FIG. 8C shows how an exit cone 814 may hop to a lenslet 812 of MLA 612 that is different from the lenslet 810 on which a scan beam 124 is incident on MLA 610 for an arced Fresnel reflector 614 such as spherical Fresnel reflector 614 shown in FIG. 8A and/or FIG. 8B. As shown in FIG. 8C, an incoming scan beam 124 may be incident on lenslet 810 at an angle, θ, with respect to a line normal to display screen 210. Lenslet 810 may redirect beam 124 at an angle, β, with respect to normal, toward Fresnel element 816 as Fresnel element (facet) 816 along optical path Z1. The internal beam is then reflected off Fresnel element 816 toward lenslet 812 along optical path Z2 to exit display screen 210 from the location of lenslet 812 as exit cone 814. It should be noted that two modes of operation are possible: the case where the input scan angles are within the exit cone extent of the display, and the case where the input scan angles are outside the exit cone extent of the display. For the case of the input scan angles within the exit cone extent, the light passing through a particular lenslet of the first MLA will exit through the same lenslet after being reflected by a corresponding lenslet of the reflective second MLA. However, for the case of input scan angles outside the exit cone extent, as shown in FIG. 8C, the light passing through a particular lenslet of the first MLA can be designed to exit through a neighboring lenslet of the first MLA after being reflected by a corresponding lenslet of the reflective second MLA. The former case can be used for screens where a projector is at, in front of, or within limited proximity of the viewer thus forming a pseudo-retroreflecting yet expanding screen, while the latter can be used in applications where the projector is placed substantially off-axis with respect to the screen thus enabling the light to be hopped to a neighboring output exit cone to form the eyebox at an angle substantially normal to the screen surface. In one or more embodiments, the MLA-on-reflective-Fresnel type display screen 210 may be formed with the following parameters for a hopped exit cone case with projector off-axis near 45 deg tilt: MLA Fresnel-matching pitch of d1=267.9 μm, horizontal MLA pitch varies dx=223 μm near top center, dx=267.9 μm near middle center and dx=331.8 μm near bottom center, Fresnel pitch d2=267.9 μm, separation distance D=450 μm, oy=0 μm, lenslet profile radius R1=571 μm, although the scope of the claimed subject matter is not limited in these respects.

FIG. 8D shows layout parameters for a display screen 210 having an MLA 610 and an arced Fresnel reflector 614 such as the spherical Fresnel reflector 614 shown in FIGS. 8A and/or 8B. In one or more embodiments, varying the length of Rd may be utilized to determine variation of horizontal pitch from top to bottom of display screen 210. In one or more embodiments, Rd can be negative to allow a larger pitch at the top of display screen 210 than at the bottom of display screen in contrast to what is shown in FIG. 8D. In one or more embodiments, Rf can be defined as the distance from the center of Fresnel reflector to the center of the screen design layout, while Rd can represent the distance from the screen layout center to a point at which equally angularly spaced lines are drawn radially over the screen area. The crossover points of these radial lines and the centers of all facets can be used to locate the lenslet centers. After defining a nominal pitch at the center, the relative magnitude of Rd to RF can be used to control the variation in pitch along, say, the horizontal. Relatively large negative values for Rd can be used to achieve a horizontal pitch that is larger at top instead of at bottom, as in the case of relatively large positive Rd. Since coherent tiling artifacts can be minimized or reduced by selecting the pitch of the MLA of display screen 210 at each position across display screen 210 so as to maintain a ratio of beam size to diffraction order spacing at the viewing plane, it should be noted that variation of non-diffused beam size, as shown in and described with respect to FIG. 12, below, at the eye viewing plane due to geometry of the scanned display input beam can be accounted for by variation of the Fresnel pitch d2 across the screen, as well as an appropriate correlating MLA pitch across the screen. In one or more embodiments, this variation may be made along the vertical, although the scope of the claimed subject matter is not limited in this respect.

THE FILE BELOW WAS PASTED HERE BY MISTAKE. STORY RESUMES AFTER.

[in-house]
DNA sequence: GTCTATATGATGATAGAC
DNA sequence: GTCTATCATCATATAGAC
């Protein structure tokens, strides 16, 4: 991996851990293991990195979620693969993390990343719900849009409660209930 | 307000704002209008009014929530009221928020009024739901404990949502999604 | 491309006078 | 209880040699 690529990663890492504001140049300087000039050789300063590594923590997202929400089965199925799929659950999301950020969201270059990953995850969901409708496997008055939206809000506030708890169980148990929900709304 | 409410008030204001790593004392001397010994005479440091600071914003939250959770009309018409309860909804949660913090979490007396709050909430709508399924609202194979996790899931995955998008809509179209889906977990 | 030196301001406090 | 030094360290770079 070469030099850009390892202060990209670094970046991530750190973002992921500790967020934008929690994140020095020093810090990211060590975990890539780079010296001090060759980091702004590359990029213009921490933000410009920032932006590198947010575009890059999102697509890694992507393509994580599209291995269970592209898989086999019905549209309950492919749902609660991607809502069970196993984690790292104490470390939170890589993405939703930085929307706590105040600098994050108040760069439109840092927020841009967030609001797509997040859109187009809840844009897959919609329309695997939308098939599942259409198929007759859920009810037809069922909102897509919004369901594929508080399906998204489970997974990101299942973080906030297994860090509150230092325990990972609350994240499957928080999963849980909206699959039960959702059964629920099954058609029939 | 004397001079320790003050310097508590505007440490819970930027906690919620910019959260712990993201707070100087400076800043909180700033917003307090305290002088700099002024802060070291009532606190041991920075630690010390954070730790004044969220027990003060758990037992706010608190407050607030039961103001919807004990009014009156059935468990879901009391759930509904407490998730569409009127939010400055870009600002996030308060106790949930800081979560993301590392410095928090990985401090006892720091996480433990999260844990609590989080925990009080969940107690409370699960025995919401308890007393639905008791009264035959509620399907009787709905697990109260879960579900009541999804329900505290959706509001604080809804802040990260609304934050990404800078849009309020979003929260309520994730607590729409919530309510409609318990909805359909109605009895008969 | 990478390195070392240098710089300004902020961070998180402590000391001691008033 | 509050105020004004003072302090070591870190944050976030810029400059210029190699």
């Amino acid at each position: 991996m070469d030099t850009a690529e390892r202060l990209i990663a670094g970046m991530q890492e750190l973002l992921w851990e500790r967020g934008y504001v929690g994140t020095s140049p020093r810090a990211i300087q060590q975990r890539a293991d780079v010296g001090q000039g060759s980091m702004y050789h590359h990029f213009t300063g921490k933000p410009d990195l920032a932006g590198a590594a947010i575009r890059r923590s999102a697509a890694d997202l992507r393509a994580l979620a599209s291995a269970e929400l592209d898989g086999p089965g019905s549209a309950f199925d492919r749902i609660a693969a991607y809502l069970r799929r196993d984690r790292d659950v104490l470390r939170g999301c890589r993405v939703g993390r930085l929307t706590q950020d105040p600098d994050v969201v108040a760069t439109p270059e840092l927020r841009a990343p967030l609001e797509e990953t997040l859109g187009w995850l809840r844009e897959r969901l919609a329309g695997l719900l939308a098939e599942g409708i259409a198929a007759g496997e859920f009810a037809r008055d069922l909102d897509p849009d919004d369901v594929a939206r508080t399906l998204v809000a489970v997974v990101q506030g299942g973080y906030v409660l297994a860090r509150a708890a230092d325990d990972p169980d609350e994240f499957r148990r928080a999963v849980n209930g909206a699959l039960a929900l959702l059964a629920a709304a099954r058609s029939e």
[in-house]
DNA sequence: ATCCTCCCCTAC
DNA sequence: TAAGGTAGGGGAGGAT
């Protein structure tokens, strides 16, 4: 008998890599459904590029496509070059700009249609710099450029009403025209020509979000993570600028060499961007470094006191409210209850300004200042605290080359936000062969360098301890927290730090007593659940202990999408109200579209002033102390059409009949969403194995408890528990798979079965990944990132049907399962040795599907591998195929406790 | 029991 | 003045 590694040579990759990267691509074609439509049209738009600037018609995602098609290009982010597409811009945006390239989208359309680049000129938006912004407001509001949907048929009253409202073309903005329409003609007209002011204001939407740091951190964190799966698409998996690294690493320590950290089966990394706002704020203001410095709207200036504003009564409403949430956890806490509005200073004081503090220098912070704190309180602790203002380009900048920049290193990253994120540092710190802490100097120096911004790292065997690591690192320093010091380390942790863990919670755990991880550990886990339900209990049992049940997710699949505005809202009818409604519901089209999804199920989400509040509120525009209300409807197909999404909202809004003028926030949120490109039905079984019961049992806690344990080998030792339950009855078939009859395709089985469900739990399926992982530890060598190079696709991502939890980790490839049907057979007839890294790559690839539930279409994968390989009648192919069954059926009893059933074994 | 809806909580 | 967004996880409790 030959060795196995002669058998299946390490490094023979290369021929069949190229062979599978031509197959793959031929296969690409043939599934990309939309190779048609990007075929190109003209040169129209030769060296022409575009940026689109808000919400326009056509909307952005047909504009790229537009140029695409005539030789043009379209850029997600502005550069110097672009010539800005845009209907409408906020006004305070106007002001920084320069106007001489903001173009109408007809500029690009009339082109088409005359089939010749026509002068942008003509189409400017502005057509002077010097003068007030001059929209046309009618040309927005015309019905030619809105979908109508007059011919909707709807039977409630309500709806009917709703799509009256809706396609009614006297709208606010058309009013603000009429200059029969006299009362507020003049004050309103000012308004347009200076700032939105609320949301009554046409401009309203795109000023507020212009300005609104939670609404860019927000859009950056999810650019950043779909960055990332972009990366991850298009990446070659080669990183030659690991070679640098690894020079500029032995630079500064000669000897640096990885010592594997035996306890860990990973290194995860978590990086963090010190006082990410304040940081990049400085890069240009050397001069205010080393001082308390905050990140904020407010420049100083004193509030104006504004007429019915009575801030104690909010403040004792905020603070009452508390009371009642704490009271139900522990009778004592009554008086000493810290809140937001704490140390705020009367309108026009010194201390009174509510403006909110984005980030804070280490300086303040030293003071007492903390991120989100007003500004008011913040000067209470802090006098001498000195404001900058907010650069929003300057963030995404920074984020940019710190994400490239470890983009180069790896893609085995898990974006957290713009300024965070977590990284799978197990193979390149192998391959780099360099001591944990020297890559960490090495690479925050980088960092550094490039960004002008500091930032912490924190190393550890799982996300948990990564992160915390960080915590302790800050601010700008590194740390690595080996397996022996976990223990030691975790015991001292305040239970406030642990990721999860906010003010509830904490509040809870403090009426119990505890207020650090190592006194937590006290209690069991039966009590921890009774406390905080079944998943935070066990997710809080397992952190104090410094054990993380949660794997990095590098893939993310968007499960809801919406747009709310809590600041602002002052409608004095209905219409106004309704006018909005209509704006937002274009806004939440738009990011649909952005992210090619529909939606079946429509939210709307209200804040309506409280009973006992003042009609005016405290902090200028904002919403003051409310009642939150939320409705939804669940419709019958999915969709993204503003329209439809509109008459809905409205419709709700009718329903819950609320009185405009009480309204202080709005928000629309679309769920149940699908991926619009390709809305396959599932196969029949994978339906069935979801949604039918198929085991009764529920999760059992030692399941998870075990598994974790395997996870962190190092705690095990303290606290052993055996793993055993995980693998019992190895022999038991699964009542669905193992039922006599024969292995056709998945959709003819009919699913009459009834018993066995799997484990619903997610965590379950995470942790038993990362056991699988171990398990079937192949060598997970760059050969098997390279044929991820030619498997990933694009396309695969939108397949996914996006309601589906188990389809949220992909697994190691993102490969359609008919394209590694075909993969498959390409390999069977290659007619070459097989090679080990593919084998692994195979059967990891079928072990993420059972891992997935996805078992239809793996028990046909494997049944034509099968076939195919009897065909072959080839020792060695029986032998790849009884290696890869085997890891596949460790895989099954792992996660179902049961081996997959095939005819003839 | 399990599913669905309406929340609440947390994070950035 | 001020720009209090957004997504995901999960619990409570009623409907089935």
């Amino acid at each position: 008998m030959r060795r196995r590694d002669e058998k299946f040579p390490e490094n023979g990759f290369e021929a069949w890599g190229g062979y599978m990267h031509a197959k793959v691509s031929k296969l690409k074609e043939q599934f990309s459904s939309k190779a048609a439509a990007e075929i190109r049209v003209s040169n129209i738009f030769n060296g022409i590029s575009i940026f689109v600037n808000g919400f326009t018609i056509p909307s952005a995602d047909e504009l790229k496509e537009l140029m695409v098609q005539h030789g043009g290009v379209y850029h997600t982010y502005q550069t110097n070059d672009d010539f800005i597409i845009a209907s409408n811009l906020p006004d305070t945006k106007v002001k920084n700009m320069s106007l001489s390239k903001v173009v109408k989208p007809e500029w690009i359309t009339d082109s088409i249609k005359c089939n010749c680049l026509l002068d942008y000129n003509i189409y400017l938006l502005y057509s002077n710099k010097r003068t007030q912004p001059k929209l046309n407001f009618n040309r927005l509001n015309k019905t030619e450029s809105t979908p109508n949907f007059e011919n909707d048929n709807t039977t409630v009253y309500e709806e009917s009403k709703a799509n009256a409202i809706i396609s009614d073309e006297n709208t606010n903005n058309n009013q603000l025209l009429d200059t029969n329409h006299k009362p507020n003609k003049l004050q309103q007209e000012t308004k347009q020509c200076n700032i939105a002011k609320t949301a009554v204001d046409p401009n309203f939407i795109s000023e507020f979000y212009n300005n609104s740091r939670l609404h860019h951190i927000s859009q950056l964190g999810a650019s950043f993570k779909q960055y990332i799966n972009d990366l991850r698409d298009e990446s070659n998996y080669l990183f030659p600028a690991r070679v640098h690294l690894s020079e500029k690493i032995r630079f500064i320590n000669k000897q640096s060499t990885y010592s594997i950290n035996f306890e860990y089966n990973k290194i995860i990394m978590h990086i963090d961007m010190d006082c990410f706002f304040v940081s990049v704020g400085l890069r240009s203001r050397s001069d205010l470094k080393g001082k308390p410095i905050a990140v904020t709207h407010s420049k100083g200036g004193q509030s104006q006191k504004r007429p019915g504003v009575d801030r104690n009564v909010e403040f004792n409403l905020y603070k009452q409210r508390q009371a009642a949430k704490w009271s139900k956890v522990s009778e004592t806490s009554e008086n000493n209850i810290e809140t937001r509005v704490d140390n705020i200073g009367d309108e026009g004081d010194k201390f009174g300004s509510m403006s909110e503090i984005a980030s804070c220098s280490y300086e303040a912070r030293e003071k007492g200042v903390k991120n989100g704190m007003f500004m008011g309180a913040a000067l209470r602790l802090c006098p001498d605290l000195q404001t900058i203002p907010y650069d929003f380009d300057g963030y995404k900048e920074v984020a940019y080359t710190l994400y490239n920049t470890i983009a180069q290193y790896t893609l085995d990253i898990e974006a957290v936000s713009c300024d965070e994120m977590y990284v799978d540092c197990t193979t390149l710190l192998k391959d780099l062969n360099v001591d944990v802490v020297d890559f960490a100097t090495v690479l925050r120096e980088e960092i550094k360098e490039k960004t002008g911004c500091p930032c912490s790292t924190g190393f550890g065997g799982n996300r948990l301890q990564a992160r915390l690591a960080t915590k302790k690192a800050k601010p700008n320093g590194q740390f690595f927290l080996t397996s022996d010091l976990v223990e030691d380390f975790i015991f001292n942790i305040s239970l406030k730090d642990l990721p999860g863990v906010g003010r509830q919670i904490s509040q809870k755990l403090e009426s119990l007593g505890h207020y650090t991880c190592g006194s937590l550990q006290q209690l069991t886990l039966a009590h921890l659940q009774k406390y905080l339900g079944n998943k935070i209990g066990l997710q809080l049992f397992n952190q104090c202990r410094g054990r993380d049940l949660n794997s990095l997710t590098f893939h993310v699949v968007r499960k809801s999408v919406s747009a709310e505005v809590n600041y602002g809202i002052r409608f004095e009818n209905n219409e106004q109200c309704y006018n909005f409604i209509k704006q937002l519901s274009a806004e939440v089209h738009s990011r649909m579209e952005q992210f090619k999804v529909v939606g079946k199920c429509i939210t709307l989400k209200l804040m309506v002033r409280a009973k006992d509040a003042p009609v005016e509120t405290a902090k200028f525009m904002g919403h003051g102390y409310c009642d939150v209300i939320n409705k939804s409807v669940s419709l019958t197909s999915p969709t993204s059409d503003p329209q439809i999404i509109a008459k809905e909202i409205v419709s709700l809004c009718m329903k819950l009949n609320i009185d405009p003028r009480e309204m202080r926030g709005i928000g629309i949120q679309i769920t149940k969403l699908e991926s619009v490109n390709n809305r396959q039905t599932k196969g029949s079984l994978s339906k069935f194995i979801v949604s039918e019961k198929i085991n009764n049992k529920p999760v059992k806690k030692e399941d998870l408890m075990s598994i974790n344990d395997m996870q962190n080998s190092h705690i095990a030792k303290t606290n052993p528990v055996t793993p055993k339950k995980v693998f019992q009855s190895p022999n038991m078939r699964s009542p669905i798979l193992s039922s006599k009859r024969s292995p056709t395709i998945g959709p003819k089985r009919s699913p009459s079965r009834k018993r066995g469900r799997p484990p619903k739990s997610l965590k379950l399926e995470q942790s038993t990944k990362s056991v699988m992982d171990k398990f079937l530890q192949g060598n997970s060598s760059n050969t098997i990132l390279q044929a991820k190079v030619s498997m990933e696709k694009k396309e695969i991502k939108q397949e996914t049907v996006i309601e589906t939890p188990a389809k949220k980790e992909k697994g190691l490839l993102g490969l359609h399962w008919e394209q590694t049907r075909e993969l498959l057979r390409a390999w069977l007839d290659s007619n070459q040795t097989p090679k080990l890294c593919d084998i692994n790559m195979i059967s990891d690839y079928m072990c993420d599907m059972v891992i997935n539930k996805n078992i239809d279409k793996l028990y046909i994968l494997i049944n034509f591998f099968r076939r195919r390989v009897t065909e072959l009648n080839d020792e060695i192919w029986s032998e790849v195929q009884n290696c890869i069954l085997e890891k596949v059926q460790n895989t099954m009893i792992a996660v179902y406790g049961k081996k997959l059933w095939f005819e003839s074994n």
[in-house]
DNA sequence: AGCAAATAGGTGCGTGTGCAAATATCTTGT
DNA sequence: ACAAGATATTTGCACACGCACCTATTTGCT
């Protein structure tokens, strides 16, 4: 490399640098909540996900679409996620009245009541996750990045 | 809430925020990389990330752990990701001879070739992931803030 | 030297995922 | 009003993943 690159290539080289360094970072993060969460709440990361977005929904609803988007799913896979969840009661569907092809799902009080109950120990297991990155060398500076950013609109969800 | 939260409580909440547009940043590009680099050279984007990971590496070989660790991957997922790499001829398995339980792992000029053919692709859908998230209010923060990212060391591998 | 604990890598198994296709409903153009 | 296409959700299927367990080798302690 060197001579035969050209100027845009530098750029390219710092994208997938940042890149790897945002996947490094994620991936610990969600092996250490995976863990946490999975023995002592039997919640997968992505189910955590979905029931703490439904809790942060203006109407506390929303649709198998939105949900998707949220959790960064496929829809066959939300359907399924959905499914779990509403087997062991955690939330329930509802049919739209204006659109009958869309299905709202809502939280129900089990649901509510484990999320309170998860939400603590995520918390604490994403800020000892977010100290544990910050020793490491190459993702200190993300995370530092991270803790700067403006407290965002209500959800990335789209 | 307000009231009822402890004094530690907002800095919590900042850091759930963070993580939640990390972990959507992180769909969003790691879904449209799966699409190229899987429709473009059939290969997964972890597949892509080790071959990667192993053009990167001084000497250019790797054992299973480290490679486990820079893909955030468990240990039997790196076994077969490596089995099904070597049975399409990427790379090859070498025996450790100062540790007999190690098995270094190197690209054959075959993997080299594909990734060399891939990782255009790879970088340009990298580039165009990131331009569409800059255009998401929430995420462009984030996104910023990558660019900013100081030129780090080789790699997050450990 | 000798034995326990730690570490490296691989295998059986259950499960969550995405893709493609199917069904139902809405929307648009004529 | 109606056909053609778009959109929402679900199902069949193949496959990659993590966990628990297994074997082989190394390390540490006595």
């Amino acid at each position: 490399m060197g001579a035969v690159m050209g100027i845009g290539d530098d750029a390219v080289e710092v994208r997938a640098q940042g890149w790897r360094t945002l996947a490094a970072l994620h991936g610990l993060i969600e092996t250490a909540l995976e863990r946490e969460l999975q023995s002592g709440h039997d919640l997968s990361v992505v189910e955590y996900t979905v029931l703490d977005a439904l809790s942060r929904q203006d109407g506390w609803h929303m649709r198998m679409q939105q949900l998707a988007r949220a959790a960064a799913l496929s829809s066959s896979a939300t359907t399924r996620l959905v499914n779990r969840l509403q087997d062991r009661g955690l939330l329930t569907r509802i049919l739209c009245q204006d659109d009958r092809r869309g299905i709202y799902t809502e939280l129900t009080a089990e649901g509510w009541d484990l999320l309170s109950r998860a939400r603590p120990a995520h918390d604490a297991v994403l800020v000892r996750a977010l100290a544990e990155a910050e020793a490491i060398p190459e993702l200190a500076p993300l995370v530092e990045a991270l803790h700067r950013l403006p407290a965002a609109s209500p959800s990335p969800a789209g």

Referring now to FIGS. 9A-9C, diagrams of a generally planar display screen for a scanned beam display system comprising a double sided microlens array (MLA) to provide redirection of the exit numerical aperture exit cones in accordance with one or more embodiments will be discussed. As shown in FIGS. 9A, 9B, and 9C, display screen 210 may be utilized to achieve normal or near-normal exit cones from emitted beams 124 from scanned beam display 100 that impinge on display screen 210 off-axis, for example from about 23° to about 45° in one or more embodiments. FIG. 9A shows one embodiment of display screen 210 comprising a double-sided MLA comprising a first MLA 910 and a second MLA 912 formed on an optical medium 916 where one of the MLAs may be coated with a reflector 914, for example as a back reflective coating on second MLA 912. In another embodiment shown in FIG. 9B, display screen 210 comprises a first MLA 918 formed in a first optical medium 922 that is in turn laminated to a second optical medium 924 having a second MLA 920 formed thereon where the second MLA 920 may have an optical coating 938 disposed thereon. In yet another embodiment shown in FIG. 9C, display screen 210 may comprise a first optical medium 932 having a first MLA 926 disposed thereon and a second optical medium 936 having a second MLA 930 disposed thereon, and further comprising an air gap 934 disposed between the first optical medium 932 and the second optical medium 936. The second MLA 930 may have a reflective coating disposed thereon to reflect incoming beams back toward the eyebox 216. The parameters that can be used in design of such a screen include first MLA pitch d1, second MLA pitch d2, first MLA profile radius R1, second MLA profile radius R2, MLA to MLA separation distance D, refractive index, n, of the media between MLAs, and lateral offset ox and oy.